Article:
Music From Scratch: Contact Contemporary Music, in partnership with the Canadian Music Centre, is once again offering Music From Scratch, their free creative workshop for youth from July 10 to 14. This year, guest facilitator Tina Pearson will join Jerry Pergolesi and the Contact ensemble to delve into creative listening, writing, vocal performance, movement and improvisation exercises, with a final concert on July 14. Pearson brings her work influenced by the Deep Listening tradition of Pauline Oliveros and her unique explorations in Biospheric Art Practice and Sonic Mimicry to the participants. She will also lead a Deep Listening workshop for members of the public at the CMC on July 8 and perform on July 16 with the Contact Ensemble in a collaboration entitled Without a Net. Also, come Labour Day weekend, you’ll want to check out Contact’s lineup for their annual INTERsection event.
Additional Summer Quick Picks
June 3: Spectrum Music presents Tales from Turtle Island. Spectrum composers create music to playwright Yolanda Bonnell’s pieces. Performers include members of the Métis Fiddler Quartet, DJ/electronic artist Classic Roots, who will also perform a solo work with Pow Wow dance, and violinist Alyssa Delbaere-Sawchuk performing an excerpt of her own work Memere Colibri.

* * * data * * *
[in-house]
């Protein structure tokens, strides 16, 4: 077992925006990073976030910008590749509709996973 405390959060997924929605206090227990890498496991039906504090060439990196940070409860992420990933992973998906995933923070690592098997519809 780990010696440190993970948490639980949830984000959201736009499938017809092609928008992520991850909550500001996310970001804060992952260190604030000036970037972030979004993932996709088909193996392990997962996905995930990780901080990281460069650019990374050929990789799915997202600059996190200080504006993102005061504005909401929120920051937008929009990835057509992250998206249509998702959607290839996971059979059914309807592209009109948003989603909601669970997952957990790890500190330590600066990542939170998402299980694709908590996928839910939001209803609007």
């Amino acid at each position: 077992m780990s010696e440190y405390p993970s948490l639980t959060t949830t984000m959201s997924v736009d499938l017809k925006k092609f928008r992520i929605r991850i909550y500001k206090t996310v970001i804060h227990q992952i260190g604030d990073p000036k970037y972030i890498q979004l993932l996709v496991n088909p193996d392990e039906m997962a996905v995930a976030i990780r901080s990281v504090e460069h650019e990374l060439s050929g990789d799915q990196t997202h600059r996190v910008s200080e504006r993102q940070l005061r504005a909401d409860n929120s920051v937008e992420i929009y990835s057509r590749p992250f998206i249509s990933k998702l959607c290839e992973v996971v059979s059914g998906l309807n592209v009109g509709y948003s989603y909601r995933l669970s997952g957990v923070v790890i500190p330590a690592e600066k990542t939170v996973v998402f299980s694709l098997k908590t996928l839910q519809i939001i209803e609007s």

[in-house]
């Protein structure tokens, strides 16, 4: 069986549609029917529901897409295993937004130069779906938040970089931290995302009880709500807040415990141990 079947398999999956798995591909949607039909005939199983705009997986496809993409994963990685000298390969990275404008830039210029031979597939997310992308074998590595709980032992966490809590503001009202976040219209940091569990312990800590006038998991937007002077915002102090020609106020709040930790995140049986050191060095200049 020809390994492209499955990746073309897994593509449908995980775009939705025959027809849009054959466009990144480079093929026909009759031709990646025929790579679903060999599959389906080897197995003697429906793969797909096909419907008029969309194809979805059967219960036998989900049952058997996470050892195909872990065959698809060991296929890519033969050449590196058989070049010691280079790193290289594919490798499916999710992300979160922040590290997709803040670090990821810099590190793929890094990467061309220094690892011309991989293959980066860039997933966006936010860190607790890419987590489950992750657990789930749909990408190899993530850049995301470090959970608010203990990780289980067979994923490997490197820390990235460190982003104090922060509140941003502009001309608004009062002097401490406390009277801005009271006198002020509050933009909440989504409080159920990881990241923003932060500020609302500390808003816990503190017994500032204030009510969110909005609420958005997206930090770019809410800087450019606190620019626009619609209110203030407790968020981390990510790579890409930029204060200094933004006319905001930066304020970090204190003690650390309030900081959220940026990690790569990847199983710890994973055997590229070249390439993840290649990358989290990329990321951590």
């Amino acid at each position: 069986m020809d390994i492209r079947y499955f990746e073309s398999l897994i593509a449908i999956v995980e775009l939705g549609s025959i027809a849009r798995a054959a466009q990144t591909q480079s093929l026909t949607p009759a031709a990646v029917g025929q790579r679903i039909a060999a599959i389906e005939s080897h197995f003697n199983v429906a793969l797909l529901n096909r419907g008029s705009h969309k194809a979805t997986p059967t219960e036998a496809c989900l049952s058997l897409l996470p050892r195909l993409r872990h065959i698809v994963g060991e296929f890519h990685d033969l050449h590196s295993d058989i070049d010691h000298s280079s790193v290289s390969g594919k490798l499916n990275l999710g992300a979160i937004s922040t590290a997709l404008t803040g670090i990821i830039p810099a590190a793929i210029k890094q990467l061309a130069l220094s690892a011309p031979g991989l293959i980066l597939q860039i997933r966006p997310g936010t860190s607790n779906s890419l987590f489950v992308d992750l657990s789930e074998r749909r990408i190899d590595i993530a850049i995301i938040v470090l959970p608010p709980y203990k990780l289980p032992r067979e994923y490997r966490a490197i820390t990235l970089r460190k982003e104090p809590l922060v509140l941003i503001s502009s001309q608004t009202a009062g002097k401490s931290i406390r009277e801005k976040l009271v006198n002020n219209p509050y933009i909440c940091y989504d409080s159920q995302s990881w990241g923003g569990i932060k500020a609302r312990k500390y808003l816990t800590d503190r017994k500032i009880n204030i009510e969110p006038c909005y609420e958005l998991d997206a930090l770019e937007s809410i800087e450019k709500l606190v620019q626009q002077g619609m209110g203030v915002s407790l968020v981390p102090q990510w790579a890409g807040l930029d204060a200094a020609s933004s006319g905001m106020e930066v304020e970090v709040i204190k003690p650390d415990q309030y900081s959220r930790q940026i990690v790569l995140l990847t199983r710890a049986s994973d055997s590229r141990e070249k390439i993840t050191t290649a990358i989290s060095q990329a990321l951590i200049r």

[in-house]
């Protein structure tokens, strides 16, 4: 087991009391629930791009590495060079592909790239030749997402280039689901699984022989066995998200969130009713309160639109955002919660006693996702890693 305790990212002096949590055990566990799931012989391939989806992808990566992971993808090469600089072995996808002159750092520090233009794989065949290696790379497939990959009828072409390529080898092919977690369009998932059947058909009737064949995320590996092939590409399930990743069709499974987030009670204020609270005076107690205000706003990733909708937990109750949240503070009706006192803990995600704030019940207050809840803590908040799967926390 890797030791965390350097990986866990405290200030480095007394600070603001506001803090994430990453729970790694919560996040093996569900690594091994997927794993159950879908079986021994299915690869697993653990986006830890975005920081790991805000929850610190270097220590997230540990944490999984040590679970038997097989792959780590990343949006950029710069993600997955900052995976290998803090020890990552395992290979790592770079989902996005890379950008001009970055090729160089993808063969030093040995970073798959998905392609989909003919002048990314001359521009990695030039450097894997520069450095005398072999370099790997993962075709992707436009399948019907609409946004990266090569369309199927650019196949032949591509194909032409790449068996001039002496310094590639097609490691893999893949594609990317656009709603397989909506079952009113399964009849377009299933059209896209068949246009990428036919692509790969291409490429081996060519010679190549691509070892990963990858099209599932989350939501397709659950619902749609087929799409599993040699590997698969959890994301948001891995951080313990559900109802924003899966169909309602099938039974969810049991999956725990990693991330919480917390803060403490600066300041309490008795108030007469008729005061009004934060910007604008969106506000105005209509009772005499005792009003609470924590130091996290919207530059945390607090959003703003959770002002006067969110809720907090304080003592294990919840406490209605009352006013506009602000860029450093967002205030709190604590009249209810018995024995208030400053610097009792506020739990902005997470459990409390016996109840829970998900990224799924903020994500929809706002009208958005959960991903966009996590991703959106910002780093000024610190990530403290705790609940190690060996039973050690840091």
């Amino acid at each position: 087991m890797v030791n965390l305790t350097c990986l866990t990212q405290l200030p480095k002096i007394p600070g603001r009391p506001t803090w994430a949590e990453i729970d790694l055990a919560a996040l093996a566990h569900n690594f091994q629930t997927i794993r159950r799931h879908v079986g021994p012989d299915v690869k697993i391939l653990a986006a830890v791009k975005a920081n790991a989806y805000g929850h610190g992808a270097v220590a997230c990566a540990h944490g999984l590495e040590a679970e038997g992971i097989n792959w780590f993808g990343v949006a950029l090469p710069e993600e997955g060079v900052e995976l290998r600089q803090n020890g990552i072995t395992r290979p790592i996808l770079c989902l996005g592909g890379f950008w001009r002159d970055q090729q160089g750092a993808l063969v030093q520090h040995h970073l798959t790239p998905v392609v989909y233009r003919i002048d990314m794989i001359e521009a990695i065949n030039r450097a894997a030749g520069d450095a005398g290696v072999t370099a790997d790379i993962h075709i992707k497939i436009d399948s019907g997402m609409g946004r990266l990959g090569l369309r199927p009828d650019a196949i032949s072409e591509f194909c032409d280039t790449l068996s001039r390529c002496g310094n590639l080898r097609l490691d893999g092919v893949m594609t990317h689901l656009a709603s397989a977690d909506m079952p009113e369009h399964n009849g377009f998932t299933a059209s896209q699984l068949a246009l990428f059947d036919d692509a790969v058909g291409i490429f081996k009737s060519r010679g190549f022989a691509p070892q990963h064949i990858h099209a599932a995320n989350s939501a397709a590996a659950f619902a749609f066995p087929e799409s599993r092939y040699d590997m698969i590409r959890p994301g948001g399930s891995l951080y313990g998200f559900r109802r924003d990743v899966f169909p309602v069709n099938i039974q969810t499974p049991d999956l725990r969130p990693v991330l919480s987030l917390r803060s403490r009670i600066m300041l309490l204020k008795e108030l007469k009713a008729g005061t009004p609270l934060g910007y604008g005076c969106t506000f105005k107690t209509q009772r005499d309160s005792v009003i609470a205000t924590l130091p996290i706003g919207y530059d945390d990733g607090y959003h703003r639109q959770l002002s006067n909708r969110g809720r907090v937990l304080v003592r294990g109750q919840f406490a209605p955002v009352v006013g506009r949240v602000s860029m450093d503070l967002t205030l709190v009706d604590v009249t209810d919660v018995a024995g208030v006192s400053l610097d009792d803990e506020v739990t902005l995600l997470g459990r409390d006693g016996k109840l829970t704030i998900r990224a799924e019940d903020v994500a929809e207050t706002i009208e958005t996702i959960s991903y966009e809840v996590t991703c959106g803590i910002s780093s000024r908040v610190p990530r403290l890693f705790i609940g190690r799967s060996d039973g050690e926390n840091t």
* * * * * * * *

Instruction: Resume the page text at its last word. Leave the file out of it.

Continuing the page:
June 10: Blythwood Winds presents “Voices of Canadian Women,” with works by Höstman, Beecroft, Catlin Smith, Raum, Richardson-Schulte, Simms and Sokolović.
June 17: Canadian Women Composers Project. She’s In the House! Works by Coulthard, Weaver, Sokolović, Duncan, Skarecky and others.
July 10, 17 & 31: Church of the Holy Trinity. Music Mondays. Concerts include works by Canadian composers Burge (10th), Murphy-King (17th) and Doolittle (31st).
Jun 22: “Crossroads.” Works by Ivana Popovic and Michael Gfroerer.
Jun 23 & 25: Jumblies Theatre’s Touching Ground Festival, featuring Under the Concrete composed by Martin van de Ven.
July 5: Music and Beyond Festival. The Kronos Quartet performs original and arranged works including pieces by Canadians Nicole Lizée and Tanya Tagaq (arr. Jacob Garchik).
August 4-6: Electric Eclectics: an outdoor festival with an eclectic program of avant-garde and crossover musicians, as well as art installations, DJs and films.
August 9-12: Toronto International Electroacoustic Symposium (TIES), 2017. The featured artist is Quebec sound artist Chantal Dumas, whose work encompasses production of audio fiction and docufiction, sound installation, composition and sound design.
Wendalyn Bartley is a Toronto-based composer and electro-vocal sound artist. firstname.lastname@example.org.